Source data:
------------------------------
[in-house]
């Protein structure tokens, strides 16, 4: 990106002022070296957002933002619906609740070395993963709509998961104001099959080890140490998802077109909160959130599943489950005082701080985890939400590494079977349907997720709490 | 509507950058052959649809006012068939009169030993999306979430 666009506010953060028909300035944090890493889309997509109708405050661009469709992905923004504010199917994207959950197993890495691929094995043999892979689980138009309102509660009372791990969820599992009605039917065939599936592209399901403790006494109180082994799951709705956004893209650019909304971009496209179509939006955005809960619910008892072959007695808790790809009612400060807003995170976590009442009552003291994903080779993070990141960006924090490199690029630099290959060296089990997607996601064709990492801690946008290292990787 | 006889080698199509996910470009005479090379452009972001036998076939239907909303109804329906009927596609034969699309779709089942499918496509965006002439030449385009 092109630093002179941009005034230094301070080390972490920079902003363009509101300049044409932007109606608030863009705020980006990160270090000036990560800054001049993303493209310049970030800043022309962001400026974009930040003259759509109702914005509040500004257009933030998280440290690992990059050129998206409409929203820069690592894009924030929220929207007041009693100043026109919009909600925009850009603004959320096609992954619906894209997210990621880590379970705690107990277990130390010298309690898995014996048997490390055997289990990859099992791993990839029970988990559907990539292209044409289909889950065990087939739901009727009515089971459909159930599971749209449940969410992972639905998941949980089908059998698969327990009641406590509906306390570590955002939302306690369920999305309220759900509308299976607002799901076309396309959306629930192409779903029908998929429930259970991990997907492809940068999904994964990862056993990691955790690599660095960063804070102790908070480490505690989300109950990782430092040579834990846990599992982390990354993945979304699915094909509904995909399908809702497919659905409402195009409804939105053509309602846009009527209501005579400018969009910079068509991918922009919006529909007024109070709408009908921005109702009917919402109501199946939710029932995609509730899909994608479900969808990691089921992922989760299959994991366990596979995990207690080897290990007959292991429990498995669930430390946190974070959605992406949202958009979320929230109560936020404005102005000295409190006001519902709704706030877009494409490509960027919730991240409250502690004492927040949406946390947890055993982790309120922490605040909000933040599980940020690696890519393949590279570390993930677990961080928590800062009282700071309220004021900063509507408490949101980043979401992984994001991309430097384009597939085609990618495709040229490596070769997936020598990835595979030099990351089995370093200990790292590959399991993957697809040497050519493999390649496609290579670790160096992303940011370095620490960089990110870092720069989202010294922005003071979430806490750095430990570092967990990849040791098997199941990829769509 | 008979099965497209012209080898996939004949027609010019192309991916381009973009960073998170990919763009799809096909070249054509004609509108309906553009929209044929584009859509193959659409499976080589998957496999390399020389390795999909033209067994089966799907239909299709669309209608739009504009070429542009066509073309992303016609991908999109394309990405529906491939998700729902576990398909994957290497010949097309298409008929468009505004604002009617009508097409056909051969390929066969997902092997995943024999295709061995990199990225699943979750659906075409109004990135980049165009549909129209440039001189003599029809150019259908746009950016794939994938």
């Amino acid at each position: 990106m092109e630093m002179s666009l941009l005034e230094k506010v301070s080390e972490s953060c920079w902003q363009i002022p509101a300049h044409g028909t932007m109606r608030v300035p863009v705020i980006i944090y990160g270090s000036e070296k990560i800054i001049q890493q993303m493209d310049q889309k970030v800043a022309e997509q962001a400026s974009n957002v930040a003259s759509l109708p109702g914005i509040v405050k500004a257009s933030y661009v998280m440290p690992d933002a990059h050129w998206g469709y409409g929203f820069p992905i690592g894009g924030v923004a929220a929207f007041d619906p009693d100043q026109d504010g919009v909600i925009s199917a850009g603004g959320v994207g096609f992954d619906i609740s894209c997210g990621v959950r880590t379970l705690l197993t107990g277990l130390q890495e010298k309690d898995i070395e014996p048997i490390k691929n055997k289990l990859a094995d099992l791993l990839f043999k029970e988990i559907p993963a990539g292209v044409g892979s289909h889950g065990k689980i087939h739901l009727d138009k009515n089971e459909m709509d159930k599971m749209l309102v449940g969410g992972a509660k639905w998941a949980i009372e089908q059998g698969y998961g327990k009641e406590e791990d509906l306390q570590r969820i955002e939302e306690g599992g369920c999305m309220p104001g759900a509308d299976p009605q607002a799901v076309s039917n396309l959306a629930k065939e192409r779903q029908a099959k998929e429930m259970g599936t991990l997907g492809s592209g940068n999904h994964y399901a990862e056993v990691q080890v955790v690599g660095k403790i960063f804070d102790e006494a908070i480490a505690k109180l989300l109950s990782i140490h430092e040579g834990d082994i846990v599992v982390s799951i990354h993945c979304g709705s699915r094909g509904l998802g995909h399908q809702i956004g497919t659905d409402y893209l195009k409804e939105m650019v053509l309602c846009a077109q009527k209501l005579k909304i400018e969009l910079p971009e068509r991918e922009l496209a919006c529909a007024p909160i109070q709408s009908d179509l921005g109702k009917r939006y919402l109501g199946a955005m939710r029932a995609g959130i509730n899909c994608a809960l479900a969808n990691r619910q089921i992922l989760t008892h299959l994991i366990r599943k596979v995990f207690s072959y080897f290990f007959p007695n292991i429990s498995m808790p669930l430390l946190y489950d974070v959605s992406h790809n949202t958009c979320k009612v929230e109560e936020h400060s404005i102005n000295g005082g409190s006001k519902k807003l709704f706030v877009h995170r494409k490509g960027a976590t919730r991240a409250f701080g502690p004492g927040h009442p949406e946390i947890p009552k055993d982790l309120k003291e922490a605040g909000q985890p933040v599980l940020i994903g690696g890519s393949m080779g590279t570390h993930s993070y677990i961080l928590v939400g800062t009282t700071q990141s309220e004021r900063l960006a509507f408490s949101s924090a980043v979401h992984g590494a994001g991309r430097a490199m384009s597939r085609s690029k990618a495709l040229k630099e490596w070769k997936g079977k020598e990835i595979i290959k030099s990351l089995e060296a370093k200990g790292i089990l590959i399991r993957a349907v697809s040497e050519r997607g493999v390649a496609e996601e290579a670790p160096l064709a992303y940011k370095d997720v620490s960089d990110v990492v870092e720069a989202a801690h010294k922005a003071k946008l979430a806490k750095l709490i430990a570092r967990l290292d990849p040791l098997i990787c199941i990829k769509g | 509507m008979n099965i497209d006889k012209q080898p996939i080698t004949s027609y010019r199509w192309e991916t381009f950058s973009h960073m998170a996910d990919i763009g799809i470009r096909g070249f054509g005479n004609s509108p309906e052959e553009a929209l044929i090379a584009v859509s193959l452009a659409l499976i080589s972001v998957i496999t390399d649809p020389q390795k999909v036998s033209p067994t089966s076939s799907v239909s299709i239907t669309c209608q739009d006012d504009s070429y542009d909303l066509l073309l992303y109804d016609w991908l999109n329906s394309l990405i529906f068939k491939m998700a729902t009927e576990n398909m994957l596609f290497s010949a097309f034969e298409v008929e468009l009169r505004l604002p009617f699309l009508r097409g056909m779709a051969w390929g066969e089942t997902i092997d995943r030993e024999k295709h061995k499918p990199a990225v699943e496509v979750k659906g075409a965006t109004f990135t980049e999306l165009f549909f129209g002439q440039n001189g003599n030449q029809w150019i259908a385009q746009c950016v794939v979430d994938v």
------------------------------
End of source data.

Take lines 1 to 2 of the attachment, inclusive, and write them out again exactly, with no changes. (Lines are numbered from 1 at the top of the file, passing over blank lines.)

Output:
[in-house]
């Protein structure tokens, strides 16, 4: 990106002022070296957002933002619906609740070395993963709509998961104001099959080890140490998802077109909160959130599943489950005082701080985890939400590494079977349907997720709490 | 509507950058052959649809006012068939009169030993999306979430 666009506010953060028909300035944090890493889309997509109708405050661009469709992905923004504010199917994207959950197993890495691929094995043999892979689980138009309102509660009372791990969820599992009605039917065939599936592209399901403790006494109180082994799951709705956004893209650019909304971009496209179509939006955005809960619910008892072959007695808790790809009612400060807003995170976590009442009552003291994903080779993070990141960006924090490199690029630099290959060296089990997607996601064709990492801690946008290292990787 | 006889080698199509996910470009005479090379452009972001036998076939239907909303109804329906009927596609034969699309779709089942499918496509965006002439030449385009 092109630093002179941009005034230094301070080390972490920079902003363009509101300049044409932007109606608030863009705020980006990160270090000036990560800054001049993303493209310049970030800043022309962001400026974009930040003259759509109702914005509040500004257009933030998280440290690992990059050129998206409409929203820069690592894009924030929220929207007041009693100043026109919009909600925009850009603004959320096609992954619906894209997210990621880590379970705690107990277990130390010298309690898995014996048997490390055997289990990859099992791993990839029970988990559907990539292209044409289909889950065990087939739901009727009515089971459909159930599971749209449940969410992972639905998941949980089908059998698969327990009641406590509906306390570590955002939302306690369920999305309220759900509308299976607002799901076309396309959306629930192409779903029908998929429930259970991990997907492809940068999904994964990862056993990691955790690599660095960063804070102790908070480490505690989300109950990782430092040579834990846990599992982390990354993945979304699915094909509904995909399908809702497919659905409402195009409804939105053509309602846009009527209501005579400018969009910079068509991918922009919006529909007024109070709408009908921005109702009917919402109501199946939710029932995609509730899909994608479900969808990691089921992922989760299959994991366990596979995990207690080897290990007959292991429990498995669930430390946190974070959605992406949202958009979320929230109560936020404005102005000295409190006001519902709704706030877009494409490509960027919730991240409250502690004492927040949406946390947890055993982790309120922490605040909000933040599980940020690696890519393949590279570390993930677990961080928590800062009282700071309220004021900063509507408490949101980043979401992984994001991309430097384009597939085609990618495709040229490596070769997936020598990835595979030099990351089995370093200990790292590959399991993957697809040497050519493999390649496609290579670790160096992303940011370095620490960089990110870092720069989202010294922005003071979430806490750095430990570092967990990849040791098997199941990829769509 | 008979099965497209012209080898996939004949027609010019192309991916381009973009960073998170990919763009799809096909070249054509004609509108309906553009929209044929584009859509193959659409499976080589998957496999390399020389390795999909033209067994089966799907239909299709669309209608739009504009070429542009066509073309992303016609991908999109394309990405529906491939998700729902576990398909994957290497010949097309298409008929468009505004604002009617009508097409056909051969390929066969997902092997995943024999295709061995990199990225699943979750659906075409109004990135980049165009549909129209440039001189003599029809150019259908746009950016794939994938």